Friday, 02 July 2010
Reverse Mortgages – Part 2: The Basics
Because there are many small details to know about reverse mortgages and enough individual questions to fill a book, I am going to start broadly and drill down in subsequent posts so that we can absorb the needed information in bites (bytes?) we can easily digest.
Let's start today with a definition.
At least once in their lives, the majority of U.S. grownups go through the process of getting a traditional mortgage to pay for the purchase of a home. We pretty much understand what it is: a bank lends the money to pay for the property; the borrower repays the loan at an agreed-upon interest rate over a set period of years.
It is not much more complicated than that.
Although there are different requirements and more caveats associated with a reverse mortgage, at its most basic level, it is just that – the reverse of a traditional (“forward”) mortgage: a bank loan, secured by your home, that gives you regular payments or a lump sum based on the value of your home at the time the reverse mortgage is made.
Interest is charged on the outstanding balance which continues to grow, due to continuing interest, even when you do not take out additional funds. But you owe nothing, make no payments until the loan is due when you permanently move out of the home through a sale or death.
You (or the youngest borrower, if more than one) must be at least 62 years old.
You must have sufficient equity in your home to pay off any traditional mortgage with the proceeds of the reverse mortgage, a requirement to obtaining the reverse mortgage.
That's it. Income, health, credit rating or score are not considered.
You are required to keep homeowners insurance and property taxes paid and to keep the property in good repair. Failure to do so can result in the loan being called due.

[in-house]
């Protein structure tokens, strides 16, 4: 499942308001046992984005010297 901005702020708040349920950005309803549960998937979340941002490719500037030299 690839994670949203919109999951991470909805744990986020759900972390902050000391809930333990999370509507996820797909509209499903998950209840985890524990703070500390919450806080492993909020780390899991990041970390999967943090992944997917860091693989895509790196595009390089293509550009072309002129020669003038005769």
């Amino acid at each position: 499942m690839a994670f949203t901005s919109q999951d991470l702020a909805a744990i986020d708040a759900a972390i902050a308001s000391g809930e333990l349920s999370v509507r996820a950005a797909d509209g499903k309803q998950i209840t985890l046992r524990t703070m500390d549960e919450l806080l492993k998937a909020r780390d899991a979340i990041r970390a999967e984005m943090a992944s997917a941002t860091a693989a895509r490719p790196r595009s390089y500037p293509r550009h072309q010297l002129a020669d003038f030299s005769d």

Remember, you continue to hold the title to your home and no matter what rumors you've heard or what others have told you, as long as you keep up those three obligations, you cannot be thrown out of your home. Also, you pay nothing until you sell or move out and you will never owe more than the value of your home.
Types of Reverse Mortgages
Reverse mortgages come with various interest rates and differing up-front costs. Some fees may he high, but the interest low and vice versa. One kind, called proprietary, is designed for people with extremely high-value homes offered by a few banks and other lending institutions. If you are rich enough to qualify for one of these, you're on your own. In this series, I am concerned only with HECMs because that is the type I am considering.
About 95 percent of all reverse mortgages are HECMs (pronounced HECK um by those in the business), the acronym for Home Equity Conversion Mortgages – administered by the Department of Housing and Urban Development (HUD) and insured by the FHA.
The FHA insurance protects the lender if the sale price of a home (when you move out) does not cover balance of the loan. It also protects you, the borrower, so that if the lending institution that holds your reverse mortgage files for bankruptcy or otherwise stops servicing your loan, your reverse mortgage will not be affected.
HECMs are as safe and secure as traditional mortgages and you should not be afraid of them. There was a time, early in the program, when large lenders with many kinds of financial products could give you a reverse mortgage with one hand and lock you into an inappropriate annuity, for example, with the other. But that is no longer allowed.